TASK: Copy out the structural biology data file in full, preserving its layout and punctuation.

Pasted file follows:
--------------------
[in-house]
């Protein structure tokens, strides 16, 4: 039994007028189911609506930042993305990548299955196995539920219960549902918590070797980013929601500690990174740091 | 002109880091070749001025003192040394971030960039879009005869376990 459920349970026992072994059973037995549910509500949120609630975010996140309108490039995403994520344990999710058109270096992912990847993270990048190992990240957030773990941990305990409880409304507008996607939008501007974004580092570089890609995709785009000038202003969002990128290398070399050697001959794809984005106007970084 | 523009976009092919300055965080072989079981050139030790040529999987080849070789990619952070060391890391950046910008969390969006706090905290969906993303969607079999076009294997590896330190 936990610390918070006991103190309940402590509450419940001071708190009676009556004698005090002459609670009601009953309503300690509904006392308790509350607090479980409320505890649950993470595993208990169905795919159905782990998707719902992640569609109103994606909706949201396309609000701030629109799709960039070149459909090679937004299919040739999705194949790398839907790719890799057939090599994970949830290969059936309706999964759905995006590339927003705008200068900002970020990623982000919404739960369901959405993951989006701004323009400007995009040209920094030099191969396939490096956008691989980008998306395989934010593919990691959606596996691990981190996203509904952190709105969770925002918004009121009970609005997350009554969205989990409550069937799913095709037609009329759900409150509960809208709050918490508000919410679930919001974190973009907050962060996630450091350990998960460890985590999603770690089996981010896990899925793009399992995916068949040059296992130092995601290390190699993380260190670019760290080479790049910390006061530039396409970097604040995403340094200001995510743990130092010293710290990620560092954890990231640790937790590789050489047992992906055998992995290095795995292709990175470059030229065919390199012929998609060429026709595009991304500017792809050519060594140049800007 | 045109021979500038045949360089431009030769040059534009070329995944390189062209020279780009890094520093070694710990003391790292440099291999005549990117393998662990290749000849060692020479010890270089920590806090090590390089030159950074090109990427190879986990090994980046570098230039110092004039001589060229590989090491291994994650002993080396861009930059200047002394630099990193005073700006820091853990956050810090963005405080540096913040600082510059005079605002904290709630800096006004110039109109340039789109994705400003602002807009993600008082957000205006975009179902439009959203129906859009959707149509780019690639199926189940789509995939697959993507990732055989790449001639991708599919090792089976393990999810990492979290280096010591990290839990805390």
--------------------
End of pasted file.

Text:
[in-house]
């Protein structure tokens, strides 16, 4: 039994007028189911609506930042993305990548299955196995539920219960549902918590070797980013929601500690990174740091 | 002109880091070749001025003192040394971030960039879009005869376990 459920349970026992072994059973037995549910509500949120609630975010996140309108490039995403994520344990999710058109270096992912990847993270990048190992990240957030773990941990305990409880409304507008996607939008501007974004580092570089890609995709785009000038202003969002990128290398070399050697001959794809984005106007970084 | 523009976009092919300055965080072989079981050139030790040529999987080849070789990619952070060391890391950046910008969390969006706090905290969906993303969607079999076009294997590896330190 936990610390918070006991103190309940402590509450419940001071708190009676009556004698005090002459609670009601009953309503300690509904006392308790509350607090479980409320505890649950993470595993208990169905795919159905782990998707719902992640569609109103994606909706949201396309609000701030629109799709960039070149459909090679937004299919040739999705194949790398839907790719890799057939090599994970949830290969059936309706999964759905995006590339927003705008200068900002970020990623982000919404739960369901959405993951989006701004323009400007995009040209920094030099191969396939490096956008691989980008998306395989934010593919990691959606596996691990981190996203509904952190709105969770925002918004009121009970609005997350009554969205989990409550069937799913095709037609009329759900409150509960809208709050918490508000919410679930919001974190973009907050962060996630450091350990998960460890985590999603770690089996981010896990899925793009399992995916068949040059296992130092995601290390190699993380260190670019760290080479790049910390006061530039396409970097604040995403340094200001995510743990130092010293710290990620560092954890990231640790937790590789050489047992992906055998992995290095795995292709990175470059030229065919390199012929998609060429026709595009991304500017792809050519060594140049800007 | 045109021979500038045949360089431009030769040059534009070329995944390189062209020279780009890094520093070694710990003391790292440099291999005549990117393998662990290749000849060692020479010890270089920590806090090590390089030159950074090109990427190879986990090994980046570098230039110092004039001589060229590989090491291994994650002993080396861009930059200047002394630099990193005073700006820091853990956050810090963005405080540096913040600082510059005079605002904290709630800096006004110039109109340039789109994705400003602002807009993600008082957000205006975009179902439009959203129906859009959707149509780019690639199926189940789509995939697959993507990732055989790449001639991708599919090792089976393990999810990492979290280096010591990290839990805390």